Close to 50 years afterÂ In the Heat of the Night‘s original release, the Academy Award winning Best Picture from 1967 still has the power to incite anger and compassion, even if some of the characters come off as more cartoonish when seen with decades of perspective. This is because the performances of the late Rod Steiger (who won a Best Actor Oscar for his performance) and the incomparable Sidney Poitier still ring true. These two towering men deliver gripping performances that can only be described as classic.
When a white businessman, Colbert, is murdered in a small Mississippi town, the local sheriff, Chief Gillespie, commands his deputies to round up any strangers or suspicious looking characters. This being the 60s, one such stranger happens to be black man waiting for the train, which therefore, in the deputy’s mind, makes him suspicious. The stranger’s name is Virgil, but back home in Philadelphia, they call him Mr. Tibbs. That’s because Virgil is the top homicide detective in Phillie.
As soon as Virgil is cleared of suspicion, he’s instructed by his commanding officer back home to stay and help the locals solve their murder. Virgil wants nothing to do with them, but Gillespie is desperate. Colbert was going to build a factory in the town, saving the town from its financial hard times. The dead manâ€™s widow threatens to leave town and take the factory with her unless Gillespie and his deputies use Virgil to help solve the murder.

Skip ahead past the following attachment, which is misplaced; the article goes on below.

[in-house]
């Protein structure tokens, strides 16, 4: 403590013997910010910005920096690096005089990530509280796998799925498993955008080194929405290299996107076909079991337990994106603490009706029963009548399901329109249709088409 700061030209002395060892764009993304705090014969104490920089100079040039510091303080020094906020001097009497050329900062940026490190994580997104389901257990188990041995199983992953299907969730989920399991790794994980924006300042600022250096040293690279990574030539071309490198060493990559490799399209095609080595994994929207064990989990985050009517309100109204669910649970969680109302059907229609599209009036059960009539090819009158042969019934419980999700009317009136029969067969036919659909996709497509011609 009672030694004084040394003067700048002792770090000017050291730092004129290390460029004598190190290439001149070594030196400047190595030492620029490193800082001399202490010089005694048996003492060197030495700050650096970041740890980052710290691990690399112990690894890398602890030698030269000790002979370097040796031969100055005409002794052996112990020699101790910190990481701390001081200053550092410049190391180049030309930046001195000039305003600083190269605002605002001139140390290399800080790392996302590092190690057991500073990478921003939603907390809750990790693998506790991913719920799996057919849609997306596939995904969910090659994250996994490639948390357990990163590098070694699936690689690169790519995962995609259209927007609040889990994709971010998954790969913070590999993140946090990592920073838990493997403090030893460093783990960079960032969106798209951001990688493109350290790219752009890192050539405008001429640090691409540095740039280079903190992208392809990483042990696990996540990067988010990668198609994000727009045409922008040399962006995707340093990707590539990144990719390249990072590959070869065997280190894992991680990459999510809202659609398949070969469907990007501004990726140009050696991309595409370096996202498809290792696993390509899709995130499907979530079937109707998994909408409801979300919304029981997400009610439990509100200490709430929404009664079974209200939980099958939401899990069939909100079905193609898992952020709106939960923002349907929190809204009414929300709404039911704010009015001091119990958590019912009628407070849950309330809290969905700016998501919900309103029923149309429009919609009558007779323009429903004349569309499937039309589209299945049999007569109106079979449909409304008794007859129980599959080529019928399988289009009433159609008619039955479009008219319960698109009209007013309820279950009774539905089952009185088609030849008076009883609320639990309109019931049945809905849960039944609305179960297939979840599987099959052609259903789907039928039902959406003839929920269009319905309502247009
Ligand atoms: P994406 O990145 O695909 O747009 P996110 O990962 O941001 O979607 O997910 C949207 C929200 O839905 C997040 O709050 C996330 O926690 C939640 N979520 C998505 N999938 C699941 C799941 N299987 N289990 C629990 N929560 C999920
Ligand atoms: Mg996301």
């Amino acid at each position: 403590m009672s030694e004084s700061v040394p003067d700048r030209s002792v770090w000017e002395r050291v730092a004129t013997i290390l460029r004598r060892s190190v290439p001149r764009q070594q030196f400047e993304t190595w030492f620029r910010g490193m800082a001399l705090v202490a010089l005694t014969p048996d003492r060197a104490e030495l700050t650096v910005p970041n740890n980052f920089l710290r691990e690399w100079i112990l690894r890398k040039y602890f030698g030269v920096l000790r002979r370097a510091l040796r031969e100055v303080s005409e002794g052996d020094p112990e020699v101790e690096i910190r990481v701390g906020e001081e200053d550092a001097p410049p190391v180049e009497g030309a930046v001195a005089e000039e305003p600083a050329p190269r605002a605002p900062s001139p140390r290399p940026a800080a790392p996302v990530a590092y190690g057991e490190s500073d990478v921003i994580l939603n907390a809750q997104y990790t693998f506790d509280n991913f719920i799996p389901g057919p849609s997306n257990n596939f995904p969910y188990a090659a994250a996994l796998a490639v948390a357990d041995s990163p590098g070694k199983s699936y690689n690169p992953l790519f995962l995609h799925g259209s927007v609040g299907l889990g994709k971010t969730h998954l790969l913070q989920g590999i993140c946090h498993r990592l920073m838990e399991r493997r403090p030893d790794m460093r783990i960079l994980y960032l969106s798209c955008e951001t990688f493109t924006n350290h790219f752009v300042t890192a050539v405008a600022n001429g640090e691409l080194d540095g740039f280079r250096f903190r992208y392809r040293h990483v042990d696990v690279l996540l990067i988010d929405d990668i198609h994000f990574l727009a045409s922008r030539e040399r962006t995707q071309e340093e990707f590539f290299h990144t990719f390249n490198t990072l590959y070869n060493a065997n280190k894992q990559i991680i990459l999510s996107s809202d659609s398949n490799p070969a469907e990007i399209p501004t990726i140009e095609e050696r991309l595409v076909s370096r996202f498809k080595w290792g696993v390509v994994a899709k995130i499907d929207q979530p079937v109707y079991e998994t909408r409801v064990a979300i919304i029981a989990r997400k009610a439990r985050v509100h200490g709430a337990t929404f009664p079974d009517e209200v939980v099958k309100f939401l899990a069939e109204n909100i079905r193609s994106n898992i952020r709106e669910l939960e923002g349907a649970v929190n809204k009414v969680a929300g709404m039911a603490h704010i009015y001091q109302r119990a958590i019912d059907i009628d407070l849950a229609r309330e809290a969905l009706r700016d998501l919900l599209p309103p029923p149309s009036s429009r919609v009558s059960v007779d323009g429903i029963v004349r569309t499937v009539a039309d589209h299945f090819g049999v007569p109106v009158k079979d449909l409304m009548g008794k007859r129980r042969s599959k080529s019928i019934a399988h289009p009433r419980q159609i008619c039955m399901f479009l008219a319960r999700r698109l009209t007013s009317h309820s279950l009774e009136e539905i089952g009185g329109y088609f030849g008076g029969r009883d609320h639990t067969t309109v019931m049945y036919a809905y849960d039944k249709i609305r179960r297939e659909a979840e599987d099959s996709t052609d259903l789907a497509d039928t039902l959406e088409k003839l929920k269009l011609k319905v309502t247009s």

The plot plays out much more organically than I’ve just described it. Director Norman Jewison, one of the great directors of the late 20th Century, moves the story along at a steady, even pace, pulling you along and revealing clues at just the right moment to keep you involved in the mystery. However, the mystery isn’t the draw of In the Heat of the Night; the draw is the sparring between Gillespie and Virgil and the way these men realize that they’re more alike than they’d like to believe,
Both men carry a deep sense of pride and anger. Gillespie is a power powder keg of rage, a man feeling pressure to solve this crime or lose his job. Virgil manages to suppress his own rage, aware that saying the wrong thing could cost him. Gillespie and Virgil have unspoken respect for each other. Watching Steiger and Poitier go toe to toe with each other is as exciting as any of the story driven action. It’s impossible to imagine thus film with either actor
Although the last scene between Gillespie and Virgil feels a bit contrived â€“ both men expressing gratitude with broad, “I’m gonna miss you buddy, you changed my life “smiles â€“ the rest of In the Heat of the Night still feels rings true. As MGM begins to celebrate their 90th Anniversary, this classicâ€™s Blu-ray release is a pretty good way to kick of the celebration.
The bonus features are all from previous DVD releases of the film. However, they provide historical context to the importance of the film and the lasting legacy of Poitier.